This post was originally published on December 11, 2015.
I recently read a piece in Vice that discussed the connection between ADHD and addiction. Although this isn’t a new concept, the idea that an eight-year-old struggling to pay attention in class could be the sign of potential alcoholism and drug addiction is a sobering thought. The question is this: does having ADHD lead kids down the path of addiction or is it the medication used to treat ADHD—stimulants—what sets them up for substance abuse?
Chicken or Egg?
As a former second grader who battled Attention Deficit Disorder (now known exclusively as ADHD), this question piqued my interest (and for someone with attention problems, this isn’t easy to do). In my case, medication didn’t lead to addiction because, no matter how many bad report cards or diagnostic tests came back begging for a solution, my parents refused to treat me with drugs. As far as my hippie mother was concerned, there wasn’t anything that couldn’t be solved with the right regime of vitamins and a macrobiotic diet. And while that gave me a great foundation for healthful eating, it didn’t help with my struggles academically. And guess what? I still ended up becoming an alcoholic.
Adults with ADHD
The article also addresses a more recent discovery, which is the concept of adult ADHD. Apparently, until somewhat recently, ADHD was seen exclusively as a childhood issue—something that dissipated after puberty. However, a Massachusetts General Hospital study suggests that 15 to 25 percent of adult addicts and alcoholics still struggle with ADHD.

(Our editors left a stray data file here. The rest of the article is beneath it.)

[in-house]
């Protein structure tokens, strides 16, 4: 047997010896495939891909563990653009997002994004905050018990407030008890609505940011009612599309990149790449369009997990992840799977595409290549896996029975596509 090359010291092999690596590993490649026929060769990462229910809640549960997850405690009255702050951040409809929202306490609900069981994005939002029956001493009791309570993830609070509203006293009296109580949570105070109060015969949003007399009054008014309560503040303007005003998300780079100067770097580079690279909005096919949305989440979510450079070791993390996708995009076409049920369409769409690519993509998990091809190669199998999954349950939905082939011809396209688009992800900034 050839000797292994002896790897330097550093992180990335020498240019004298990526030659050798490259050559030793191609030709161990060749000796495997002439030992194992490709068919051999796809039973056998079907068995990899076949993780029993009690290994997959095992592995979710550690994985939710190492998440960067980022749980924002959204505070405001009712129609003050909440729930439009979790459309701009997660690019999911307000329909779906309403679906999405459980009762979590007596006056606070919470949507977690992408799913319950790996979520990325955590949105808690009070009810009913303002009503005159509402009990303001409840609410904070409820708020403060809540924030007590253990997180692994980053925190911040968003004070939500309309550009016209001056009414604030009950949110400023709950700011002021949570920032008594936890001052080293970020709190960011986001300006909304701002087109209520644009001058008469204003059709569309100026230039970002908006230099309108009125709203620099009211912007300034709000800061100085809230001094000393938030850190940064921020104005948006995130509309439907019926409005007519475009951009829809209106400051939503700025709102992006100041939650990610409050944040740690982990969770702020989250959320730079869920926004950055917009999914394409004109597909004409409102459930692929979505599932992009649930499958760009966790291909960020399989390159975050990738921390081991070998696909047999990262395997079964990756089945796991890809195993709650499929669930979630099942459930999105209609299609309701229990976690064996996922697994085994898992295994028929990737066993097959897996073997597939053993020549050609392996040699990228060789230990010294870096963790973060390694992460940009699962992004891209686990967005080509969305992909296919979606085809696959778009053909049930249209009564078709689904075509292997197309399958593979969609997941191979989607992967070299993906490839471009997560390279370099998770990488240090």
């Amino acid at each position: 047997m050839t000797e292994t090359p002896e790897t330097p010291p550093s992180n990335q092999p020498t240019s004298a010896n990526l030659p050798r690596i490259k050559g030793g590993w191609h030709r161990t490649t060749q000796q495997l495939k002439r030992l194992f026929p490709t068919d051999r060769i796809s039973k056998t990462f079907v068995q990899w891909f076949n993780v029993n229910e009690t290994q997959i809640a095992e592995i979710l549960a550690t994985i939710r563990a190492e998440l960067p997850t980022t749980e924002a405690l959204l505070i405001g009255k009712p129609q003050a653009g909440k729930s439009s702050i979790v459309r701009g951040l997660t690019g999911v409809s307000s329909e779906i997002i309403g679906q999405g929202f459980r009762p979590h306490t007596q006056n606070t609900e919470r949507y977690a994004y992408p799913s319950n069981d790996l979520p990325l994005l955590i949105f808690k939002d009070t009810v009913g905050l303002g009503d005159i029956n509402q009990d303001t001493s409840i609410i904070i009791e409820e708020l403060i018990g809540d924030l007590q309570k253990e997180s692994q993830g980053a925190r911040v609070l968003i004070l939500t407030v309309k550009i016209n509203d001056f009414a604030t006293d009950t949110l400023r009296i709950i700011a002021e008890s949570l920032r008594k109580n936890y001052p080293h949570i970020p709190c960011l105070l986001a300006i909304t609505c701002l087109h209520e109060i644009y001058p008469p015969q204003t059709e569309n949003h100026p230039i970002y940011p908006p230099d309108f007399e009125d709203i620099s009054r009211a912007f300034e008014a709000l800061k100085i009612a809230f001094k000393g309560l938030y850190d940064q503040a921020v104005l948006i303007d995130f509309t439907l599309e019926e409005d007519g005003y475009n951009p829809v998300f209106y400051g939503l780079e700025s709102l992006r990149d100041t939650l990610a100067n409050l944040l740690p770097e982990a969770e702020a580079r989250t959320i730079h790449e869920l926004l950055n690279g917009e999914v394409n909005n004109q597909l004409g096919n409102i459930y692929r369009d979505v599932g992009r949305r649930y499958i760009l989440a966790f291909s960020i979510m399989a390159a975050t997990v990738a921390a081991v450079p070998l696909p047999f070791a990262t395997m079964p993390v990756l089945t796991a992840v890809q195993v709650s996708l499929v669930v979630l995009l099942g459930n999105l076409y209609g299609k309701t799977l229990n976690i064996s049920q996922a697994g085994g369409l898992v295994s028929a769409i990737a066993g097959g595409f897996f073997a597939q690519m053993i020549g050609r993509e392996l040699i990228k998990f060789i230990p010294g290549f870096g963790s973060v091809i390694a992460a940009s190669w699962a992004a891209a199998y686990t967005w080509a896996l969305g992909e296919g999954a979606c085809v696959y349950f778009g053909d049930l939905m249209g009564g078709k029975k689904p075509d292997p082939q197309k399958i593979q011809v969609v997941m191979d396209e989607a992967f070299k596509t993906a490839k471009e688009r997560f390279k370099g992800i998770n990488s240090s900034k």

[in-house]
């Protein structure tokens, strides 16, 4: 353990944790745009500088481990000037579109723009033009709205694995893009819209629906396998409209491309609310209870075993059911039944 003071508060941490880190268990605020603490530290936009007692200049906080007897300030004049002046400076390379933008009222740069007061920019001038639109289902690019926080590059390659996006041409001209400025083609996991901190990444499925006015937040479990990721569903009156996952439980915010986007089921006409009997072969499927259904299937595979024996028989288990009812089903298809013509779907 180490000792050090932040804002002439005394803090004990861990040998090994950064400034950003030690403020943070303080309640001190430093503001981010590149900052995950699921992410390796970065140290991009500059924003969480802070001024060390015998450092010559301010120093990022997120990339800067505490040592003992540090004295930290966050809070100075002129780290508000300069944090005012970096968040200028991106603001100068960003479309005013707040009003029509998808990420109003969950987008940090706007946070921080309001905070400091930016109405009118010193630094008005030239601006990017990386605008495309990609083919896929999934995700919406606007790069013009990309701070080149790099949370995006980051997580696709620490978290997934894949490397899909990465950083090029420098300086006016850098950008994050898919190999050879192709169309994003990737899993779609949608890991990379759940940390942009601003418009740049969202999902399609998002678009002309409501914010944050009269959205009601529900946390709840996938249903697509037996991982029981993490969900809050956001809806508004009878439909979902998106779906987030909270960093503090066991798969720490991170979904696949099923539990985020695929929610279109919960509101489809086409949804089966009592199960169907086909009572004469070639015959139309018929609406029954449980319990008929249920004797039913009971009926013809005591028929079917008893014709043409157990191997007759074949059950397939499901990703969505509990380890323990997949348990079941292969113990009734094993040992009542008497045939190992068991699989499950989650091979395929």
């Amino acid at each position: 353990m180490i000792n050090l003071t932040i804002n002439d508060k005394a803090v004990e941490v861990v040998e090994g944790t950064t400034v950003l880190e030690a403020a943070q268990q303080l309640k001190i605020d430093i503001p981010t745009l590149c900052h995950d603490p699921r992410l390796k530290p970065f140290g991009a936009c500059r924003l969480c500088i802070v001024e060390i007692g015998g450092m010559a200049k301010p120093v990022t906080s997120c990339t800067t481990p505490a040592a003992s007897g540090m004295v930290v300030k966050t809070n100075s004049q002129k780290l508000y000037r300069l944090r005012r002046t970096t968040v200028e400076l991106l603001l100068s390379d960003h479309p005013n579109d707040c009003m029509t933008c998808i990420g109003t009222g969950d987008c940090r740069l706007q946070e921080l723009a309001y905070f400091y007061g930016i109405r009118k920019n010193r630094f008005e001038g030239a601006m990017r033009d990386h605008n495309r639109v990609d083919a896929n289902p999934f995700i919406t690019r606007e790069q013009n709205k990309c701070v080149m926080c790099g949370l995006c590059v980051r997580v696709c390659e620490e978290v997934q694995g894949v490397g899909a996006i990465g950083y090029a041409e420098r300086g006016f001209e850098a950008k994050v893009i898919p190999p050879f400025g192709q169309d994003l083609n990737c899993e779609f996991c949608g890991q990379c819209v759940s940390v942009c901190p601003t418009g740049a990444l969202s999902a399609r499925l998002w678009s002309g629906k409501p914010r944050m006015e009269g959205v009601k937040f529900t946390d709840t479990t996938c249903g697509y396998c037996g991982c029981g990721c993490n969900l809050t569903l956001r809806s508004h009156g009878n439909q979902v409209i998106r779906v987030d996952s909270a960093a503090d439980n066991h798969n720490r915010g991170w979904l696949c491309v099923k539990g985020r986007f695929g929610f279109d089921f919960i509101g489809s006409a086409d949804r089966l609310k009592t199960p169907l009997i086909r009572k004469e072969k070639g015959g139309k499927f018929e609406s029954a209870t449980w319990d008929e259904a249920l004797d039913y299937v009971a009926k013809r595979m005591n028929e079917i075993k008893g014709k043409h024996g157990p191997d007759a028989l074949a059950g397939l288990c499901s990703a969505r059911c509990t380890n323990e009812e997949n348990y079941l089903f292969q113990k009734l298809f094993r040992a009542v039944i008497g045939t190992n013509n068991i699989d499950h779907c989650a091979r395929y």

But then are these adults using alcohol and drugs to manage their ADHD or is their inability to pay attention related to their substance abuse? I suppose this could easily be answered by looking at how many had a childhood diagnosis—prior to the introduction of drugs and alcohol—that showed ADHD preceded the addiction and then how many took stimulants like Ritalin and Adderall. But either way, the news piece says, people dealing with adult ADHD are looking at a risk “two to three times higher” for substance abuse than those who don’t have it.
Talk to Your Doctor
As an adult who still struggles with attention problems and is also a recovering alcoholic, I think it’s important for people to understand that the treatment for ADHD is generally a stimulant (although there are some non-stimulant alternatives). In other words, adults who have ADHD are often prescribed a controlled substance, which might be a conflict for some in recovery (say, someone who is trying to get off meth). Of course, with any medical issue, the way a person treats an illness or disorder is between that person and his or her doctor (and possibly sponsor).
The Take Away
While understanding that my struggles in school and lack of interest in my future as a kid might have been part of the reason I drank so much, it doesn’t really help me now. But perhaps this can help parents understand what is going on with their kids and the potential issues that could arise from it down the road if not addressed.
While life certainly hasn’t been awful for me, between struggling with addiction and still being in school well into my 30s, I think it’s fair to say it hasn’t been easy. Not that it is easy for anyone (I am only saying that because I feel like I am supposed to; I actually don’t agree) but I have to wonder if it could have been smoother had I been properly medicated earlier. Still, who really knows? The truth is, even with medication, life can still be a struggle. And if I ever question that, I can just look back and remember how long it took me to write this article.
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